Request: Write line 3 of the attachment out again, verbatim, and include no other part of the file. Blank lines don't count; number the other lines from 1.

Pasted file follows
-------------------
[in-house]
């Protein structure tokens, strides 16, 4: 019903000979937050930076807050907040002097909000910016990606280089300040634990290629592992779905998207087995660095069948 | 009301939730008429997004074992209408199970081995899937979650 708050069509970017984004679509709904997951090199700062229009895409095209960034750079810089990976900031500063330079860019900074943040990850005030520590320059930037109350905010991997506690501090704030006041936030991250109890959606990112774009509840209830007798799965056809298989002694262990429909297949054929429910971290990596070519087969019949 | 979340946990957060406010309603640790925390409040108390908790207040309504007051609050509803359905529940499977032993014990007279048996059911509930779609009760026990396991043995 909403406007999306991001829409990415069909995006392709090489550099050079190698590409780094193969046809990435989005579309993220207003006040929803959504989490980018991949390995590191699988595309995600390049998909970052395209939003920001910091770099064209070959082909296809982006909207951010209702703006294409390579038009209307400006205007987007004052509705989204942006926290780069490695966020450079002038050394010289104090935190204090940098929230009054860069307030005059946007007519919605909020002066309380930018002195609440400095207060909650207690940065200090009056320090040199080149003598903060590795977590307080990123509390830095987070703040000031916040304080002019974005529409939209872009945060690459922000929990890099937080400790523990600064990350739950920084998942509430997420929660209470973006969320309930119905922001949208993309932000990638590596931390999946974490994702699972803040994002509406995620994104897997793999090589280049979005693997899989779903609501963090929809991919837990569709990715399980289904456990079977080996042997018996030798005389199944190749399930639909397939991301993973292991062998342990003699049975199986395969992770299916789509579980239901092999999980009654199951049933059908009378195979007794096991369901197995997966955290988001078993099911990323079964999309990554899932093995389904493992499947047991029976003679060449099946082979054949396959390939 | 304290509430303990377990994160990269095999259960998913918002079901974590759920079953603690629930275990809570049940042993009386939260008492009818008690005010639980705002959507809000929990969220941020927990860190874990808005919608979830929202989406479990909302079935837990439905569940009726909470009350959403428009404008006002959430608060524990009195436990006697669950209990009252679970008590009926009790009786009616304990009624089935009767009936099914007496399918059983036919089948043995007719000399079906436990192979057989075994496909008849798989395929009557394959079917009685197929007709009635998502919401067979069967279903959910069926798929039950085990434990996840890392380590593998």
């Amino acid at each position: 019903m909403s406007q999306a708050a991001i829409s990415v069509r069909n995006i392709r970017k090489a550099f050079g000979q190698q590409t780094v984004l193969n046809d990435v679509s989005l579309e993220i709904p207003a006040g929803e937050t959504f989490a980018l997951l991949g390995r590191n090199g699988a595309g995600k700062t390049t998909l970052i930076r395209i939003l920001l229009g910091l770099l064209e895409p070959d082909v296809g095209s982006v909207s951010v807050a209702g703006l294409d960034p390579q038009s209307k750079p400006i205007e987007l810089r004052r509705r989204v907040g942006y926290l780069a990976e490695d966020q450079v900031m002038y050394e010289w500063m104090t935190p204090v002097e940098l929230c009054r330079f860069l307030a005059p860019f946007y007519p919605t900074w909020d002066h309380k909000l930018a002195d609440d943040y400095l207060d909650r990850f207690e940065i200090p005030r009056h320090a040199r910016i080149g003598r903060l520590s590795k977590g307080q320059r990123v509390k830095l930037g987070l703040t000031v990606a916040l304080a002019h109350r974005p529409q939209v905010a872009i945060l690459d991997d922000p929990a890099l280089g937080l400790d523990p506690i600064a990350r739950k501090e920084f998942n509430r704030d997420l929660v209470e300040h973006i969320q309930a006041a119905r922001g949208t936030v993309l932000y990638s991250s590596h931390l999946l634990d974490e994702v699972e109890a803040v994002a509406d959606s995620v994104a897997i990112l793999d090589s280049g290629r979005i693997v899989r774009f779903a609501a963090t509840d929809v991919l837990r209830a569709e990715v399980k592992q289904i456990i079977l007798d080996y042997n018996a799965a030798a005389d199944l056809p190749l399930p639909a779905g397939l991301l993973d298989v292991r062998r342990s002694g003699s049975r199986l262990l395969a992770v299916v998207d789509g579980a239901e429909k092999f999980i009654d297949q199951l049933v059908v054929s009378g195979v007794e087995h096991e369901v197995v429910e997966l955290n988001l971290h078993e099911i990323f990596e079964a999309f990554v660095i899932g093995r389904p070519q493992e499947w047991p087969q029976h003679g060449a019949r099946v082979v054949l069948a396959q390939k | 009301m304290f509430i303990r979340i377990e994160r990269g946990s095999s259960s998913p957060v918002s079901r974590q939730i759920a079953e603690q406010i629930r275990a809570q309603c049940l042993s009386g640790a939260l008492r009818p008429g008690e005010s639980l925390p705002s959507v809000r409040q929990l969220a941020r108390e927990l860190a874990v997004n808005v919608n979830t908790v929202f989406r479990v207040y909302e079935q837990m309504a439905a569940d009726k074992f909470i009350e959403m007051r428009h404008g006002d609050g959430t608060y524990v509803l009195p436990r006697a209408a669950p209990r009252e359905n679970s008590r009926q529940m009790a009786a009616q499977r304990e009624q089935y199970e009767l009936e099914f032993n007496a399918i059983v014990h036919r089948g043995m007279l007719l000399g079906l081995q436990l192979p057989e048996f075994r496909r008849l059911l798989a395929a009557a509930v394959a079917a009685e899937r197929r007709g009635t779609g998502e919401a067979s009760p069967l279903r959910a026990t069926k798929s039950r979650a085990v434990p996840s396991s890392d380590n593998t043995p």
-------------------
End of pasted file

């Amino acid at each position: 019903m909403s406007q999306a708050a991001i829409s990415v069509r069909n995006i392709r970017k090489a550099f050079g000979q190698q590409t780094v984004l193969n046809d990435v679509s989005l579309e993220i709904p207003a006040g929803e937050t959504f989490a980018l997951l991949g390995r590191n090199g699988a595309g995600k700062t390049t998909l970052i930076r395209i939003l920001l229009g910091l770099l064209e895409p070959d082909v296809g095209s982006v909207s951010v807050a209702g703006l294409d960034p390579q038009s209307k750079p400006i205007e987007l810089r004052r509705r989204v907040g942006y926290l780069a990976e490695d966020q450079v900031m002038y050394e010289w500063m104090t935190p204090v002097e940098l929230c009054r330079f860069l307030a005059p860019f946007y007519p919605t900074w909020d002066h309380k909000l930018a002195d609440d943040y400095l207060d909650r990850f207690e940065i200090p005030r009056h320090a040199r910016i080149g003598r903060l520590s590795k977590g307080q320059r990123v509390k830095l930037g987070l703040t000031v990606a916040l304080a002019h109350r974005p529409q939209v905010a872009i945060l690459d991997d922000p929990a890099l280089g937080l400790d523990p506690i600064a990350r739950k501090e920084f998942n509430r704030d997420l929660v209470e300040h973006i969320q309930a006041a119905r922001g949208t936030v993309l932000y990638s991250s590596h931390l999946l634990d974490e994702v699972e109890a803040v994002a509406d959606s995620v994104a897997i990112l793999d090589s280049g290629r979005i693997v899989r774009f779903a609501a963090t509840d929809v991919l837990r209830a569709e990715v399980k592992q289904i456990i079977l007798d080996y042997n018996a799965a030798a005389d199944l056809p190749l399930p639909a779905g397939l991301l993973d298989v292991r062998r342990s002694g003699s049975r199986l262990l395969a992770v299916v998207d789509g579980a239901e429909k092999f999980i009654d297949q199951l049933v059908v054929s009378g195979v007794e087995h096991e369901v197995v429910e997966l955290n988001l971290h078993e099911i990323f990596e079964a999309f990554v660095i899932g093995r389904p070519q493992e499947w047991p087969q029976h003679g060449a019949r099946v082979v054949l069948a396959q390939k | 009301m304290f509430i303990r979340i377990e994160r990269g946990s095999s259960s998913p957060v918002s079901r974590q939730i759920a079953e603690q406010i629930r275990a809570q309603c049940l042993s009386g640790a939260l008492r009818p008429g008690e005010s639980l925390p705002s959507v809000r409040q929990l969220a941020r108390e927990l860190a874990v997004n808005v919608n979830t908790v929202f989406r479990v207040y909302e079935q837990m309504a439905a569940d009726k074992f909470i009350e959403m007051r428009h404008g006002d609050g959430t608060y524990v509803l009195p436990r006697a209408a669950p209990r009252e359905n679970s008590r009926q529940m009790a009786a009616q499977r304990e009624q089935y199970e009767l009936e099914f032993n007496a399918i059983v014990h036919r089948g043995m007279l007719l000399g079906l081995q436990l192979p057989e048996f075994r496909r008849l059911l798989a395929a009557a509930v394959a079917a009685e899937r197929r007709g009635t779609g998502e919401a067979s009760p069967l279903r959910a026990t069926k798929s039950r979650a085990v434990p996840s396991s890392d380590n593998t043995p």